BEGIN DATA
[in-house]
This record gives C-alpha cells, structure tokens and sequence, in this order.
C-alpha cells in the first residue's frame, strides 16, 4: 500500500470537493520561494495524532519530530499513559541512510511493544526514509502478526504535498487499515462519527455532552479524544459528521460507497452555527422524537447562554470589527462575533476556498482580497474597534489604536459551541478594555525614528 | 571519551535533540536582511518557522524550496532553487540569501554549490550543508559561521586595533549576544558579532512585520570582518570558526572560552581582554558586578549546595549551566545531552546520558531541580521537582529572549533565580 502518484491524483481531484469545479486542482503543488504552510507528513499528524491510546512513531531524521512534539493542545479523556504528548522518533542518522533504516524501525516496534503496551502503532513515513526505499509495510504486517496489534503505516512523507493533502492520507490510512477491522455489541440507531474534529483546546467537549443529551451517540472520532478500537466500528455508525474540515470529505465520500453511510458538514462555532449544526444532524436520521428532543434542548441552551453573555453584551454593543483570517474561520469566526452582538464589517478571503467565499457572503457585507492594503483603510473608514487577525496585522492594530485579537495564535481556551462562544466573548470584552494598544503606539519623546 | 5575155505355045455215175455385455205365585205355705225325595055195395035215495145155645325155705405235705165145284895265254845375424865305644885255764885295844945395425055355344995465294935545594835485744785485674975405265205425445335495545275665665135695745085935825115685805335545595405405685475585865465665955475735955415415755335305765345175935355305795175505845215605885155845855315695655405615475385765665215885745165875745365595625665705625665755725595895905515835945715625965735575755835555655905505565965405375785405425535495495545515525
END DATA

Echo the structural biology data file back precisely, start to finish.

[in-house]
This record gives C-alpha cells, structure tokens and sequence, in this order.
C-alpha cells in the first residue's frame, strides 16, 4: 500500500470537493520561494495524532519530530499513559541512510511493544526514509502478526504535498487499515462519527455532552479524544459528521460507497452555527422524537447562554470589527462575533476556498482580497474597534489604536459551541478594555525614528 | 571519551535533540536582511518557522524550496532553487540569501554549490550543508559561521586595533549576544558579532512585520570582518570558526572560552581582554558586578549546595549551566545531552546520558531541580521537582529572549533565580 502518484491524483481531484469545479486542482503543488504552510507528513499528524491510546512513531531524521512534539493542545479523556504528548522518533542518522533504516524501525516496534503496551502503532513515513526505499509495510504486517496489534503505516512523507493533502492520507490510512477491522455489541440507531474534529483546546467537549443529551451517540472520532478500537466500528455508525474540515470529505465520500453511510458538514462555532449544526444532524436520521428532543434542548441552551453573555453584551454593543483570517474561520469566526452582538464589517478571503467565499457572503457585507492594503483603510473608514487577525496585522492594530485579537495564535481556551462562544466573548470584552494598544503606539519623546 | 5575155505355045455215175455385455205365585205355705225325595055195395035215495145155645325155705405235705165145284895265254845375424865305644885255764885295844945395425055355344995465294935545594835485744785485674975405265205425445335495545275665665135695745085935825115685805335545595405405685475585865465665955475735955415415755335305765345175935355305795175505845215605885155845855315695655405615475385765665215885745165875745365595625665705625665755725595895905515835945715625965735575755835555655905505565965405375785405425535495495545515525